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From the DVD Shelf: Synecdoche, New York (2008)

Charlie Kaufman wrote Being John Malkovich, Confessions of a Dangerous Mind (one of my very favorite films, and the film that made me forever a fan of Sam Rockwell), Adaptation (click here for my review), and Eternal Sunshine of the Spotless Mind. He also wrote the 2008 film Synecdoche, New York, which he also directed.  (To this day, that is the first and only film Mr. Kaufman has directed.)  Based on Mr. Kaufman’s pedigree, I was of course eager to see Synecdoche, New York when it was released.  But I missed it in theatres, and when I read mixed reviews of the film, my enthusiasm to see it dimmed a bit.  It remained on my list of movies-I-want-to-see, but that is a very LONG list, and so it was only last month when I finally sat down to watch Mr. Kaufman’s movie.

Synecdoche, New York is a very bizarre film.  It is very difficult, at times, to watch (both because of the somewhat confusing narrative but also because I found much of the film’s subject matter to be incredibly depressing).  But it is also very funny in places, and I found the film’s wonderfully weird, almost dreamlike structure to be quite unique and engaging.

From the very beginning, the film is constantly, subtly playing with the idea of what is reality.  At first it seems like we’re watching a sad, quiet relationship drama, not unlike many other small-budget indie films.  We can see that the marriage between the playwright Caden Cotard (Philip Seymour Hoffman) and his painter wife Adele (Catherine Keener) is crumbling.  But, without fanfare, in the early scenes there are several blink-and-you’ll-miss-them moments when the film seems to slip into Caden’s head, and what we see on-screen is not reality but rather what Caden is thinking and feeling.  I’m thinking, most notably, of several amusing instances in which Caden imagines himself in the middle of whatever he is watching on TV.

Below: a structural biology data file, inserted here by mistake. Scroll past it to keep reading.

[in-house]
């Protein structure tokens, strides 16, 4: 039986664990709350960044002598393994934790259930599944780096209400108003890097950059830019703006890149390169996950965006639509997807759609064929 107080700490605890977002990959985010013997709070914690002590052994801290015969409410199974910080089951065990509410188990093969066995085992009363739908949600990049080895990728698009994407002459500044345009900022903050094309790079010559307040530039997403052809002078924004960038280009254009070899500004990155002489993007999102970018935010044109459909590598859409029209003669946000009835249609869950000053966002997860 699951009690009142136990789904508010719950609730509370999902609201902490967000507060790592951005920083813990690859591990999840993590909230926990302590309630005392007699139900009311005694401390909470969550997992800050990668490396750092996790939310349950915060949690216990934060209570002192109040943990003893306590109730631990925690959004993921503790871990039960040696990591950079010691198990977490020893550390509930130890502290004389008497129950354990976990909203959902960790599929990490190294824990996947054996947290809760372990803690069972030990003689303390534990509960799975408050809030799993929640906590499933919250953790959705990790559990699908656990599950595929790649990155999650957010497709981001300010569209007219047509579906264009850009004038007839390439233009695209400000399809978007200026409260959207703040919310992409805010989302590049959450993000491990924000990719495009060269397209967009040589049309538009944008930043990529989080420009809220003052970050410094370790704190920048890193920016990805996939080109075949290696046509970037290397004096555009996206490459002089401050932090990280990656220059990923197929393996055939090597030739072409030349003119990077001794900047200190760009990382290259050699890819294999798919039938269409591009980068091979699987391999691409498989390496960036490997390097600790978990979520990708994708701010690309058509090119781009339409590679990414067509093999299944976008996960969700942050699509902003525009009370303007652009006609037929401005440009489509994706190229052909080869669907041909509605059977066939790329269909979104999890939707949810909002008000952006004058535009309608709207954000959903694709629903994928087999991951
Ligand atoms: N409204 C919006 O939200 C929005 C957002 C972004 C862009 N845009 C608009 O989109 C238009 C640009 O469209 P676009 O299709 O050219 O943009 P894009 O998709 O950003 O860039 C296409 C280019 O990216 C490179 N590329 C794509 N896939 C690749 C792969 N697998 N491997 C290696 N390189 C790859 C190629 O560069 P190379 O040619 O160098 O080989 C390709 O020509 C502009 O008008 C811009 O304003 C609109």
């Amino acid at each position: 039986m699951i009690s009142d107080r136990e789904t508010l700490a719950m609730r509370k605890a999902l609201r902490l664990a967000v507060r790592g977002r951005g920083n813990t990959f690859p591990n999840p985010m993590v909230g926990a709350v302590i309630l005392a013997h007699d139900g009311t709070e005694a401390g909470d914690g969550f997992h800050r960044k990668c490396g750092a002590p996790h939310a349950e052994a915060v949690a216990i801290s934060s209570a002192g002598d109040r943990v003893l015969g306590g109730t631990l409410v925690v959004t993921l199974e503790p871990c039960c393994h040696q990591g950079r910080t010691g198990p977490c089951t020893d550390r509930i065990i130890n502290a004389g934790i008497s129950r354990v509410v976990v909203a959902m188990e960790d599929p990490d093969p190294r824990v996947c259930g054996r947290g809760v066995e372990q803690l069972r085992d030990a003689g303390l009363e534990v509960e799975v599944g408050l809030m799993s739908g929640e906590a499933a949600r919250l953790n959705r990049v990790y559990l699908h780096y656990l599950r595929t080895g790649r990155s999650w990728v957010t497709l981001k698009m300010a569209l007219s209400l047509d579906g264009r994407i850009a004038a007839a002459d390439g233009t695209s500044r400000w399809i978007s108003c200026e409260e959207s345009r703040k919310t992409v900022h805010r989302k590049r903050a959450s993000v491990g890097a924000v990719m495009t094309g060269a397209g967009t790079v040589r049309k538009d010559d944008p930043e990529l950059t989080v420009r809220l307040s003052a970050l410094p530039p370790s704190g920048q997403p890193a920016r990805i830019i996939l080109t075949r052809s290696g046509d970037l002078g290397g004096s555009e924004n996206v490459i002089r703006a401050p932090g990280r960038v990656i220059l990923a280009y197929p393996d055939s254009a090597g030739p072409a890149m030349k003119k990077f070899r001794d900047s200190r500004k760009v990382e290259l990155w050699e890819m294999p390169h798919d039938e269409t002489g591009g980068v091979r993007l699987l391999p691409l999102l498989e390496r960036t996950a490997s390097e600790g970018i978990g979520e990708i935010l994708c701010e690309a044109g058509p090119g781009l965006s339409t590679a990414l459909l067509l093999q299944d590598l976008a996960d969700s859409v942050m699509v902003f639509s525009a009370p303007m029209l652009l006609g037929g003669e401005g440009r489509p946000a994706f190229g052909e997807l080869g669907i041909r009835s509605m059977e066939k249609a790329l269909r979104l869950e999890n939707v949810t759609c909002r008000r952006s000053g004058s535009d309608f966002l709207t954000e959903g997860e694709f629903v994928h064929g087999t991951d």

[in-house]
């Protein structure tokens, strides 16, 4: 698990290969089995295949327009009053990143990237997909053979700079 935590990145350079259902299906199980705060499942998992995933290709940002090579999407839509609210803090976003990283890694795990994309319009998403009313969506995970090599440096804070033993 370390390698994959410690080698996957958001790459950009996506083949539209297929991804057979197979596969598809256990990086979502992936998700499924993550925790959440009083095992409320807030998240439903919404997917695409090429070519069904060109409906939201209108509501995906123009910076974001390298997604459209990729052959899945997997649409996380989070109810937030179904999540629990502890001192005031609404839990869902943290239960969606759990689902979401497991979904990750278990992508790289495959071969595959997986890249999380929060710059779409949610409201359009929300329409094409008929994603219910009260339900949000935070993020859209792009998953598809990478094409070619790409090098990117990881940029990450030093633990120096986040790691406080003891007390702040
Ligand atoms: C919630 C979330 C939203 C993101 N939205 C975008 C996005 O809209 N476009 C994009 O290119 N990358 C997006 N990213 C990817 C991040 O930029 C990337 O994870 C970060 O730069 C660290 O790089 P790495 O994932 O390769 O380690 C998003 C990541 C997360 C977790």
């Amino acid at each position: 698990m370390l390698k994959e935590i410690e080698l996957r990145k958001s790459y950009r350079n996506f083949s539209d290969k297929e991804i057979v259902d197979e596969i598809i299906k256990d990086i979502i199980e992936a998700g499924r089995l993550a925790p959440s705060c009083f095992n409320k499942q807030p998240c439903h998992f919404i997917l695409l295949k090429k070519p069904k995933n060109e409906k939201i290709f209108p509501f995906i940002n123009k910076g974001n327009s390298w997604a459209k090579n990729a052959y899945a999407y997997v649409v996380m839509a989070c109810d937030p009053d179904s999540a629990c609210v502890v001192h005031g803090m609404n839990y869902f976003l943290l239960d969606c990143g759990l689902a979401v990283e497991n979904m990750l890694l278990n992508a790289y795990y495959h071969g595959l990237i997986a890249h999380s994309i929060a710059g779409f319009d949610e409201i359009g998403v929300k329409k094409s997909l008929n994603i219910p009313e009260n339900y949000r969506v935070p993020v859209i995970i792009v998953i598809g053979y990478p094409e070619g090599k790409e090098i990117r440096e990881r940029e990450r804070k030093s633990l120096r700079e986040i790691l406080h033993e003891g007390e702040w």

As the film progresses, the line between reality and fantasy begins to blur.  After Adele leaves Caden and heads to London without him, we see Caden reading a magazine, and he comes across a spread in the magazine all about Adele.  At first I assumed that was a moment of fantasy, in which Caden was imagining Adele being completely happy and successful without him in London.  (It must be fantasy, because how could she have a lengthy article written about her only a week after she went to London?)  But later scenes caused me to question my interpretation of that scene.  The sit-up-and-take notice moment, for me, came a few minutes later (about 30 minutes into the film).  We see Caden meet Hazel (Samantha … [continued]

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From the DVD Shelf: Josh Reviews Adaptation (2002)

I was extraordinarily taken with Adaptation when I first saw it in theatres back in 2002, but I hadn’t seen it since.  I had been waiting for there to be a follow-up to the initial bare-bones DVD with nary a single special feature (save the film’s theatrical trailer) — if ever there was a film that left me desperate for a behind-the-scenes peek at just how the film came to be, it’s this one — but no special edition DVD ever arrived.  Shame!  Still, when I saw the disc in the five dollar bin at Newbury Comics a few months ago, I couldn’t resist.

Adaptation centers on screenwriter Charlie Kaufman’s struggles with adapting Susan Orlean’s novel, The Orchid Thief.  How can he possibly make a movie out of the plot-free novel about flowers, without selling out by employing tired Hollywood cliches of action sequences and characters falling in love and learning important life lessons?

The above two-sentence summary really fails to do the film’s weird, complex, sprawling narrative justice.  The film swims deliriously in-and-out of real life events.  Adaptation is of course written by screenwriter Charlie Kaufman, who really was hired to adapt The Orchid Thief only to find himself totally stymied in his attempts, and he did decide to write himself into his screenplay (Adaptation is the film that resulted), as does the Charlie in Adaptation.  Still with me?  And yet much of Adaptation is pure fiction — Charlie Kaufman doesn’t really have a twin brother Donald (despite Donald’s name being listed in the film’s credits, a clever touch), and of course none of the insanity at the end of the film with Susan Orleans and her subject Laroche (in which drugs and murder come into play) has any basis in reality.

I can only laugh and wonder what the real Susan Orleans thought of this sort-of adaptation of her novel, or of her depiction in the film.  Former executive Valerie Thomas (played in the film by Tilda Swinton), told Variety: “I’m 10 pages in, and suddenly realize, ‘Oh my God, I’m in this.”  That Variety article goes on to comment that Ms. Thomas got off easy in the film, though perhaps they’re forgetting the scene in which Charlie masturbates to the thought of her having sex with him.

Nicolas Cage turns in one of his finest performances ever (well, two of his finest performances ever, actually), in the dual role of Charlie Kaufman and his twin brother Donald.  It is astonishing to me how completely Mr. Cage is able to create and inhabit two entirely different characters despite their identical features.  Cage’s Charlie is depressed, anxious, and self-loathing, whereas Donald is happy, outgoing, and … [continued]